Ask Sarah: Is the pressure making you hot?


Two words: oil cooler.  Variable valve cam systems are oil generating machines.  They require a lot of oil pressure and volume in order to move the rotor position in the intake cam gear to advance and retard the cam, against the friction and forces created by the rotating valvetrain.  These types of engines are typically equipped with a high capacity oil pump, which also generates more heat in the oil.  When the higher valve lift is being operated, more oil is pumped up to the head than drains back into the oil pan falling on to the rapidly spinning crankshaft where it is frothed into a hot vapor of oil and air.  The oil left in the pan is circulated around the valvetrain and bearings more often, producing even more heat.  It’s a constant cycle of heat.

Obviously, prevention is key!  Doing your best to keep your oil temps and engine temps cool will mean one less issue to ruin your track day.  An oil cooler can help keep oil temps cool.  A dry sump oiling system can scavenge oil and keep the bearings well lubricated, especially important during hard cornering or when running at more than 9000rpm.  Mineral oils start to oxidize and deteriorate at temperatures greater than 250 degrees Farenheit.  This makes the oil thicken into sludge, creating more heat and friction where the bearings and crank interact.  Run synthetic oil for track days, especially during the summer, and also if you tend to beat on your car on the street.  Coincidentally (I think not…), bearings can withstand temps only a few degrees hotter (around 260-270 degrees) than the temps when mineral oil starts to break down.  And since overheating is the next greatest enemy of an engine, causing a warped head or block, blown head gasket, or even burned pistons and valves, use a higher capacity radiator on the track and an additive like Redline Water Wetter to cool engine temps about 15 degrees.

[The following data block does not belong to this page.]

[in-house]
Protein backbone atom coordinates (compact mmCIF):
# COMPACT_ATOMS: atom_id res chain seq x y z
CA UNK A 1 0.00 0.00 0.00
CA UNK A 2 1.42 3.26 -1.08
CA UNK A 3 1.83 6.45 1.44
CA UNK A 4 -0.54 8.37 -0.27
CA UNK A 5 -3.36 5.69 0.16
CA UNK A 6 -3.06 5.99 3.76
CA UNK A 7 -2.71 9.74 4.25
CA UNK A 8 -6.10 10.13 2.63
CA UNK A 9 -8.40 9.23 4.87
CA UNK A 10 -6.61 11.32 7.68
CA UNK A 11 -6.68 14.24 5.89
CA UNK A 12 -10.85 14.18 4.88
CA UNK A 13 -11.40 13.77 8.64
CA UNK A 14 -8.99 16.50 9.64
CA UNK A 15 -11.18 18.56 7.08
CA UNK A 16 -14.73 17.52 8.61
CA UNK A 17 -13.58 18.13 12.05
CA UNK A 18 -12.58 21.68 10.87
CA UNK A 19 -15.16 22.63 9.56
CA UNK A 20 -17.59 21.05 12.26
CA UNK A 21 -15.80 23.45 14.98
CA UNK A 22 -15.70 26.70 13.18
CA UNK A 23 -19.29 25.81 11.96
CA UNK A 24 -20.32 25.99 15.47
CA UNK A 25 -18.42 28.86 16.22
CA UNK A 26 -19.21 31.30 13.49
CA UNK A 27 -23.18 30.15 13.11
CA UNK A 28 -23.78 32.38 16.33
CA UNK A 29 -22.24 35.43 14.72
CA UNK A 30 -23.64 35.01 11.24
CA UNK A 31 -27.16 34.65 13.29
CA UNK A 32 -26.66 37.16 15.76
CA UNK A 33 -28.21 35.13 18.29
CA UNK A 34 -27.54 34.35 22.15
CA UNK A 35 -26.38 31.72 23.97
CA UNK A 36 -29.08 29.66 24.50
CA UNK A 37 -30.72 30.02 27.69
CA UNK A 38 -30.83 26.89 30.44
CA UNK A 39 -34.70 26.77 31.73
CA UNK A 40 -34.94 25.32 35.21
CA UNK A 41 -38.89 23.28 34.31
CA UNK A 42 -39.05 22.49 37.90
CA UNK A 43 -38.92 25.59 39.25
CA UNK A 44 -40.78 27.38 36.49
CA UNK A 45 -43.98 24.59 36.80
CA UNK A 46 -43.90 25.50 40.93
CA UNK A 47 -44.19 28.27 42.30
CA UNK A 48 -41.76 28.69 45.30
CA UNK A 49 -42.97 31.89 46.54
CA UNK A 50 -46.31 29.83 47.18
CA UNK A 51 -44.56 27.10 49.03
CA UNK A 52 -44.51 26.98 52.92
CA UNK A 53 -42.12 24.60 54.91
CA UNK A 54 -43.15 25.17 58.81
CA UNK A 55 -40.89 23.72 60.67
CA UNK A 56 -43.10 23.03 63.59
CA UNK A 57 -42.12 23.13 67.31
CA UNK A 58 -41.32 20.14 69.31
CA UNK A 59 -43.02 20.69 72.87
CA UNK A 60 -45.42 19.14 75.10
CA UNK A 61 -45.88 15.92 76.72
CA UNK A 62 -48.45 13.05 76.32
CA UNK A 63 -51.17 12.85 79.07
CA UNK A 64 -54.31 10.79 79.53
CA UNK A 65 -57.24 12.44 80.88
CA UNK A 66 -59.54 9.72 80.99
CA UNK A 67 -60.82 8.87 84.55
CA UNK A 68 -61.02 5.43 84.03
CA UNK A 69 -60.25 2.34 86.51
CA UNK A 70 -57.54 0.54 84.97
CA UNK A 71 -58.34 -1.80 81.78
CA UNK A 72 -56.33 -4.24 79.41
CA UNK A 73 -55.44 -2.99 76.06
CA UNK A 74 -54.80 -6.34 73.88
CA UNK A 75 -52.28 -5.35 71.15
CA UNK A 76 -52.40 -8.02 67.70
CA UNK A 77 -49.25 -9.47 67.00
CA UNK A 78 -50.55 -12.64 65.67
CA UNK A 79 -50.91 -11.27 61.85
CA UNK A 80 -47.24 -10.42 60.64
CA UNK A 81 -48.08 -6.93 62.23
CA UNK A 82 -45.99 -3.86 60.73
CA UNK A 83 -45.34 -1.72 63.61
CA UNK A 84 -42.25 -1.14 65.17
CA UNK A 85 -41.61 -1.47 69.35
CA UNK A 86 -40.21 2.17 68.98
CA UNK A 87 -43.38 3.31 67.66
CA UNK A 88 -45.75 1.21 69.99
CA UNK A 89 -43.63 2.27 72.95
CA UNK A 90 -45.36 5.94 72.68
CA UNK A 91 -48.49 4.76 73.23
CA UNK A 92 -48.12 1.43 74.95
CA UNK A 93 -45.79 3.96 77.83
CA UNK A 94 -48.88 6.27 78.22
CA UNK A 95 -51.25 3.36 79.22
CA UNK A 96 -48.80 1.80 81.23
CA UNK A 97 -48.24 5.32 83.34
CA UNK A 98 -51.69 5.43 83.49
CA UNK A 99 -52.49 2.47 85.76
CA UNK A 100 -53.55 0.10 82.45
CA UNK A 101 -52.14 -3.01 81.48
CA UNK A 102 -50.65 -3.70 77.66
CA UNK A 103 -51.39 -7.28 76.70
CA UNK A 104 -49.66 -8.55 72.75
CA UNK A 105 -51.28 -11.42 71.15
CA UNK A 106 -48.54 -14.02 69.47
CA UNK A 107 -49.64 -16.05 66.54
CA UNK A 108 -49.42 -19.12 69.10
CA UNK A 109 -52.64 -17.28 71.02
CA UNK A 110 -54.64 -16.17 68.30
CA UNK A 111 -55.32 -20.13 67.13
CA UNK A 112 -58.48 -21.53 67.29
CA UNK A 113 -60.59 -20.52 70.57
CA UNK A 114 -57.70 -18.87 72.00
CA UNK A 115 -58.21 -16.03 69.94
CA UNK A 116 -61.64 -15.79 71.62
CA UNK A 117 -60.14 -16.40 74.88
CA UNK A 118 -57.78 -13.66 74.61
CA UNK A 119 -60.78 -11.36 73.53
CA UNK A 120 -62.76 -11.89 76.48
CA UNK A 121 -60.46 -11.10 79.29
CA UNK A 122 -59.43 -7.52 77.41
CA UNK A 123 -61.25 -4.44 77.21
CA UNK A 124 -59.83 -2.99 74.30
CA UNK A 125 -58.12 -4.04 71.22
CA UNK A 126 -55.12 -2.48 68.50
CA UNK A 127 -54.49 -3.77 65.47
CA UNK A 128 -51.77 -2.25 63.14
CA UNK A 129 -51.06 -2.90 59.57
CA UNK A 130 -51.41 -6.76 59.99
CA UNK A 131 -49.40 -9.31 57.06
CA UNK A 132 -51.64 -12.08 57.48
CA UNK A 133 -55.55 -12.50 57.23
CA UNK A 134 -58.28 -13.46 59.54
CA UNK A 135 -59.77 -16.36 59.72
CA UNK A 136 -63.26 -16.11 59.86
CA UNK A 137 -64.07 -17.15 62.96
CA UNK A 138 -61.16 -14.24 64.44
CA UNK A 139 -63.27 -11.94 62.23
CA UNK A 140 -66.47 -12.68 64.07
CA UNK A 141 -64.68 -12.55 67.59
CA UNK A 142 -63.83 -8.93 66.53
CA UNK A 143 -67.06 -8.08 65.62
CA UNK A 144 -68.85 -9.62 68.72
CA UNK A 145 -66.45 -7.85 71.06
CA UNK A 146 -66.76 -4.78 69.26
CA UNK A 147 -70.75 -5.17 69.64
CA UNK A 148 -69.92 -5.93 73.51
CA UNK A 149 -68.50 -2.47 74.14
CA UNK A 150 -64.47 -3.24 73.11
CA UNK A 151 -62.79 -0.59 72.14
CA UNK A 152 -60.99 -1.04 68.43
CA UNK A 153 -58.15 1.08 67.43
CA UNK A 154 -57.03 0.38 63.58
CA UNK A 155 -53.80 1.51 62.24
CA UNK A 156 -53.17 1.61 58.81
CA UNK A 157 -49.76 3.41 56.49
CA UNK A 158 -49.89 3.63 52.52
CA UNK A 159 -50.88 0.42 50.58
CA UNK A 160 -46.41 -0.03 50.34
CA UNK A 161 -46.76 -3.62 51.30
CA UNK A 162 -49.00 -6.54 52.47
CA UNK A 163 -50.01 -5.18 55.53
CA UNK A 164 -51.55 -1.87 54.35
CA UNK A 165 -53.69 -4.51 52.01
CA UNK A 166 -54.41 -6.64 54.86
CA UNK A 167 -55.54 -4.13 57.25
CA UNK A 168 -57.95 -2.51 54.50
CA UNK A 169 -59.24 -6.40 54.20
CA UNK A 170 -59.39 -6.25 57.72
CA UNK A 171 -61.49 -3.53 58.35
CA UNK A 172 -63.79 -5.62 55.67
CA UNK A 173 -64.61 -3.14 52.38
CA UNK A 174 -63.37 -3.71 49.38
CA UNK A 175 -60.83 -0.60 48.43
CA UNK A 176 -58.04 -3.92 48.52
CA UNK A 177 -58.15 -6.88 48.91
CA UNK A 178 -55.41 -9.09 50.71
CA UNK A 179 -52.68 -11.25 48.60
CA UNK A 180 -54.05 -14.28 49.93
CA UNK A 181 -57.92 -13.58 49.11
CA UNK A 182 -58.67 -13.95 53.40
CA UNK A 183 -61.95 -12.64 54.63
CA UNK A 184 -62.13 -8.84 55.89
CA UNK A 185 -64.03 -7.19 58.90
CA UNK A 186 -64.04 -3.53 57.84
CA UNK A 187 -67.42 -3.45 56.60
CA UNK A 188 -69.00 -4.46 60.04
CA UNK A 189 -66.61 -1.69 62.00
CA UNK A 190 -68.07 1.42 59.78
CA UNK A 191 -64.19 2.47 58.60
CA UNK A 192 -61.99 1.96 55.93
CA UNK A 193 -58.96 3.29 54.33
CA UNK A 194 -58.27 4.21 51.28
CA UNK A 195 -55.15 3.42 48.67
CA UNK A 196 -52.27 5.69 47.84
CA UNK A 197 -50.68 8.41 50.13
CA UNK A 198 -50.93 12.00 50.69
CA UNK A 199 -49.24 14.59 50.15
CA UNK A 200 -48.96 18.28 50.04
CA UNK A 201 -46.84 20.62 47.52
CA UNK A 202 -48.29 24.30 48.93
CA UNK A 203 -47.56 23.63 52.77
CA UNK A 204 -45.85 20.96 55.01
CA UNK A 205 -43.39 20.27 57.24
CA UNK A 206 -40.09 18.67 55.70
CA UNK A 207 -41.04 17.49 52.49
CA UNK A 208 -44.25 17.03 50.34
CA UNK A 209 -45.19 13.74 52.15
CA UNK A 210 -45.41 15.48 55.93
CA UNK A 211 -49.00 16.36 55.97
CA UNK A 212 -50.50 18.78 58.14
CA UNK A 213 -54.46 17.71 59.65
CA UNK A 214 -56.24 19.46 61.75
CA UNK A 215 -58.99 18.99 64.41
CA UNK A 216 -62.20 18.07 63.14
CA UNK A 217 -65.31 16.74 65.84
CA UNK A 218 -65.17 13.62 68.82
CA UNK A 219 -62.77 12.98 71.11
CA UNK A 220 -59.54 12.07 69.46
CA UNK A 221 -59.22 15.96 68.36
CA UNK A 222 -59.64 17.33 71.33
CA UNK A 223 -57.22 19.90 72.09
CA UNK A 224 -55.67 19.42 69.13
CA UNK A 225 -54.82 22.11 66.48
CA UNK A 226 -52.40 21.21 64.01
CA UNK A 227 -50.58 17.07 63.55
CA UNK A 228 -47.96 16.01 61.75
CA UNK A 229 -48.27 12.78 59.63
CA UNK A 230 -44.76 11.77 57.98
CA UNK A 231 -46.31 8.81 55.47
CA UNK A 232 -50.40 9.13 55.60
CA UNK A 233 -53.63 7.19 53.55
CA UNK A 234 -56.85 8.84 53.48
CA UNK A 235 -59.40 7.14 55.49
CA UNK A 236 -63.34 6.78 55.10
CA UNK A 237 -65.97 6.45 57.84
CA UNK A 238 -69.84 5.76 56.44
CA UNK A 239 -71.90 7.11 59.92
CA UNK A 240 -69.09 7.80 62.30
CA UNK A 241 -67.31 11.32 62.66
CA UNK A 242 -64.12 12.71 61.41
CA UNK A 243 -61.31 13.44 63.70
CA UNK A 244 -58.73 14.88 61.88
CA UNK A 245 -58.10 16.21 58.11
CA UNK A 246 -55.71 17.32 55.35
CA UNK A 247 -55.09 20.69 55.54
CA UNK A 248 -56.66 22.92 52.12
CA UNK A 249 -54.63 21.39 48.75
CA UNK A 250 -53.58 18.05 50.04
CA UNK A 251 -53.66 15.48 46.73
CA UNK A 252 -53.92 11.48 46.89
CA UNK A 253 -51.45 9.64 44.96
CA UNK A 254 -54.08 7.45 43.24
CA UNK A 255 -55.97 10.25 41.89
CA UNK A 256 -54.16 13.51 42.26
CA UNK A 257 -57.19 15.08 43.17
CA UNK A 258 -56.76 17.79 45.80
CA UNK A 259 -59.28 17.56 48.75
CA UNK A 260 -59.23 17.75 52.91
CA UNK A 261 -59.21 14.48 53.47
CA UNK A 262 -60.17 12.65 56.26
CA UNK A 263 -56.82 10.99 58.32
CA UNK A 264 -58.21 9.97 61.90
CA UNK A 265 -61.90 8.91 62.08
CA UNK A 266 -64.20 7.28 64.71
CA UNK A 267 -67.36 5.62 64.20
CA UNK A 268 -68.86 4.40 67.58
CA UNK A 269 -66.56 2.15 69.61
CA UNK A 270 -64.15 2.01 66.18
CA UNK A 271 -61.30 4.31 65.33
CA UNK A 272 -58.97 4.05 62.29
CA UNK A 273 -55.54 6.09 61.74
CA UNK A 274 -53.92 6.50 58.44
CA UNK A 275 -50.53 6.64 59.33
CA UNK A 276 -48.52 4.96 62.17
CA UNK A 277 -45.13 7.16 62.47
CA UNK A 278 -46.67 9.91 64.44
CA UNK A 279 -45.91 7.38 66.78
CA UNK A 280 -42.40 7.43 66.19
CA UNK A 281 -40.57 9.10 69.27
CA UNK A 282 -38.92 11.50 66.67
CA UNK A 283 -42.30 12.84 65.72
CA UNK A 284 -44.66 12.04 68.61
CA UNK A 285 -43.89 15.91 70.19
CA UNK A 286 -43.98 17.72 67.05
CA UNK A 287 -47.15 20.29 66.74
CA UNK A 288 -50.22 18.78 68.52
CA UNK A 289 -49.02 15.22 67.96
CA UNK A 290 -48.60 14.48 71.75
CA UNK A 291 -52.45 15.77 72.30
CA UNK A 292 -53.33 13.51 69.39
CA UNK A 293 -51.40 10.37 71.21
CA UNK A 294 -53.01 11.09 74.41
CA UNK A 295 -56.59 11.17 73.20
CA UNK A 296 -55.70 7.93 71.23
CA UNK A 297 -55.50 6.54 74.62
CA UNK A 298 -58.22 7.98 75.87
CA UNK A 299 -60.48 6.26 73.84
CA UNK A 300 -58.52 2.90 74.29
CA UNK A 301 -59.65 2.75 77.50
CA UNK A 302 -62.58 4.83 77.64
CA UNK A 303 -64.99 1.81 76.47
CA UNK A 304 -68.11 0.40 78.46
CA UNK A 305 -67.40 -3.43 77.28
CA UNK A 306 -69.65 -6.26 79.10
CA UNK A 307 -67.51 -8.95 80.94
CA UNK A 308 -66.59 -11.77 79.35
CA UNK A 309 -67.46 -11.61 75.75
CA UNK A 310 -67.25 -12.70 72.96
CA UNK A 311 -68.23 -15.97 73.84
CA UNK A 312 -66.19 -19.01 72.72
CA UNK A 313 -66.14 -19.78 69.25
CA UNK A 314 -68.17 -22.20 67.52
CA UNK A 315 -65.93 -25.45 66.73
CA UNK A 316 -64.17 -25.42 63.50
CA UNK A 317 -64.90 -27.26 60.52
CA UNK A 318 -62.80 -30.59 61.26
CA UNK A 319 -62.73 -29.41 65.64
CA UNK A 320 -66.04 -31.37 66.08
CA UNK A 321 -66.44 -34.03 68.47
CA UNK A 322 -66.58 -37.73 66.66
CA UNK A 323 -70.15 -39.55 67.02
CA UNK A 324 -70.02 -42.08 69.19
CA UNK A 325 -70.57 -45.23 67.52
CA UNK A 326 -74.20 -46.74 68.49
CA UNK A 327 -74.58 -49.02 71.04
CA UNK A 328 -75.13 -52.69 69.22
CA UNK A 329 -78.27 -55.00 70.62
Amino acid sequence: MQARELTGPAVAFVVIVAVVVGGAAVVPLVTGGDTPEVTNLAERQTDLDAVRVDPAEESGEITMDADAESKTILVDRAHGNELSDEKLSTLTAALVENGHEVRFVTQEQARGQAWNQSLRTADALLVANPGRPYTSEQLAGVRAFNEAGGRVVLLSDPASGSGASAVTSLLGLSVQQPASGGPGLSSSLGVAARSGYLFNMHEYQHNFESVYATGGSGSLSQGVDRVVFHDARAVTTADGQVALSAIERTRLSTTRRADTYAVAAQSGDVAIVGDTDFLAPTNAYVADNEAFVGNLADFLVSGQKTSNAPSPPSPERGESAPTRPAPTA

My turbo car uses a 3 gauge pod with boost pressure, oil pressure, and water temperature.  While my dash resembles an airplane cockpit, the stock instrumentation was far too basic for this kind of horsepower.  I didn't even have a stock tach!  That water temp gauge saved my ass one day when the fan wires melted and were no longer operating.

 Finally, don't rely on the stock instrumental gauges for most cars.  They are typically inaccurate and usually only let you know there's a major issue after it's already done some extensive damage.  The stock temp gauge usually has just three settings- coolish (when you start the car), warmish (normal operating temp), and hellish inferno.  By that third setting, you're already disabled on the side of the road and calling for a tow truck.  For the most part, these gauges tend to operate right in that normal range, even if temps are jumping around 30-40 degrees, so equip your car with accurate gauges.  If you get a 3 pod pillar, I'd recommend oil pressure and water temp gauges fill two of the spots.  If your engine is turbocharged, a boost/vacuum gauge should be the third.  For N/A engines, an oil temp gauge would do.

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